Chemicals Strategy for Sustainability: a progress report

January 12, 2022

CSS: past and upcoming deadlines

In October 2020, the European Union presented its Chemicals Strategy for Sustainability (CSS), which is part of the European Green Deal. The Green Deal is inherent to the United Nations' 2030 Agenda and aims to eliminate pollution and achieve a healthy and toxic-free environment.

In May 2021, the European Commission launched two inception impact assessments on the reopening of the CLP (Classification, Labelling and Packaging) and REACH (Registration, Evaluation, Authorisation of Chemicals) regulations. These inception impact assessments aim to evaluate the environmental, economic and social consequences of the proposed updates, the actors that will be affected, taking into account feedback from stakeholders and experts.

The feedback periods for these impact assessments have closed and the reports are scheduled for release in the spring and summer of 2022.

The CLP regulation, if reopened, could be modified on several points:

  • new hazard classes could be added,
  • a labeling obligation for certain hazards could appear for certain products currently outside the scope of the CLP regulation
  • specific rules for online sales could be added,
  • downstream users and importers may be required to provide information on certain substances classified for physical effects or health hazards,
  • fold-out labels could be allowed,
  • the addition of customized rules regarding the labeling of undersized packaging is being considered,
  • one of the objectives would remain to simplify and reduce administrative costs,
  • etc.

With regard to the REACH regulation, the planned changes could include for example:

  • the revision of registration obligations of manufacturers and importers (information on hazards, safe use document, registration of certain polymers, environmental impact, etc.)
  • the introduction of a mixture assessment factor,
  • simplifying communication within the supply chain (e.g., by improving Safety Data Sheets, or SDSs),
  • the revision of the provisions on the evaluation of registration dossiers (e.g. the possibility to revoke registration numbers in case of non-compliance, or the possibility to request tests in order to obtain information on the hazards of a substance),
  • the reform of the authorization process, including the possibility of national authorizations,
  • the reform of the restriction process, including a generic risk approach extended to endocrine disruptors, PBT (persistent, bioaccumulative or toxic) substances, neurotoxins, etc.
  • the revision of control and enforcement provisions, such as the establishment of minimum requirements for national controls, or the establishment of a European audit capability to assess implementation by member states.

If you wish to participate in the public consultation related to the reopening of the REACH regulation, you can keep up to date with its opening (scheduled for the first quarter of 2022) here. The public consultation related to the CLP regulation is already closed.

Focus: the impact of the Strategy on the chemical industry

The chemical industry could lose 12% of its substance portfolio by 2040, according to a report published by Cefic (European Chemical Industry Council). The main factors contributing to this loss are the extension of the Generic Risk Approach (GRA), and the addition of new hazard classes in the CLP regulation. It is estimated that nearly 12,000 substances could be affected by these proposed changes.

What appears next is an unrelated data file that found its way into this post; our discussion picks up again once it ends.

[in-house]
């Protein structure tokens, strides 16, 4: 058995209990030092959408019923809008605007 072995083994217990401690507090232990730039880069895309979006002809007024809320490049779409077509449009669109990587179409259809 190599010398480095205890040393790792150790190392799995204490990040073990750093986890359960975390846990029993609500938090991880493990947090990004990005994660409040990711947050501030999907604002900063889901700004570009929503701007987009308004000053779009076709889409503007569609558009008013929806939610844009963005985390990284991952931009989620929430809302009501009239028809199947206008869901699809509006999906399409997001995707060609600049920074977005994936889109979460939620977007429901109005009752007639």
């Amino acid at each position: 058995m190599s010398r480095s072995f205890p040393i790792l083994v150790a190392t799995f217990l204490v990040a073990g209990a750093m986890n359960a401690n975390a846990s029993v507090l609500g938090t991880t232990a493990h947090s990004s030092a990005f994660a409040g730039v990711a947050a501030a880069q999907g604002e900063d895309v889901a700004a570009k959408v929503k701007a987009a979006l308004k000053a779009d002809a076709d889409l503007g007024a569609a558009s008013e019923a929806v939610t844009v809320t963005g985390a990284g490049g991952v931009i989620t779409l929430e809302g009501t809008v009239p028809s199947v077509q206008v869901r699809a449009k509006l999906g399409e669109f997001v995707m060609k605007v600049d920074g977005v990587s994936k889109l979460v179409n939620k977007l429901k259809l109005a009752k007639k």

Downstream users are likely to be most affected by these changes, particularly through the following sectors:

  • polymer preparations and compounds, paper and paperboard products, inks and toners; all of which may be used in materials in contact with food,
  • paints and coatings,
  • cleaning and washing products,
  • adhesives and sealants,
  • cosmetics and personal hygiene products,
  • lubricants and greases,
  • biocides and plant protection products.

The loss of turnover for the chemical industry is estimated between 47 and 81 billion euros annually between 2023 and 2040 by Cefic, due to the decrease in the production and use of products containing these substances, or the increase in production costs.

Cefic is expected to continue its evaluation in a second phase, which will address the assessment factor for mixtures, registration obligations for polymers, the ban on PFAS, the application of an export ban and the extension of REACH registration obligations to substances produced in lower tonnages.

The European Environmental Bureau, or EEB, a European NGO dedicated to the environment, believes that the Cefic report shows the need for additional regulatory action.

The NGO estimates that this loss of 12% of the chemical industry's substance portfolio means that millions of products intended for consumers and professionals potentially contain substances that are dangerous or of concern for health or the environment.

EEB also adds that the Cefic report does not take into account the longer term issues of these revision proposals, notably with the increase in substitution for safer alternatives and thus the desire to reduce the estimated costs for industry. The impacts on health and the environment are also not taken into account.

EcoMundo’s recommendation: just as with the implementation of REACH some 15 years ago, the chemical industry sees above all the economic costs. Although these costs are important, they will not prevent regulations from making their way in the European Union towards a healthy environment. We therefore advise you to start auditing your chemical portfolios now to determine the extent of the consequences for your industry. Our experts are able to accompany you throughout these audits.

Wish to know more about the European CSS?

For more information, do not hesitate to contact one of our experts!

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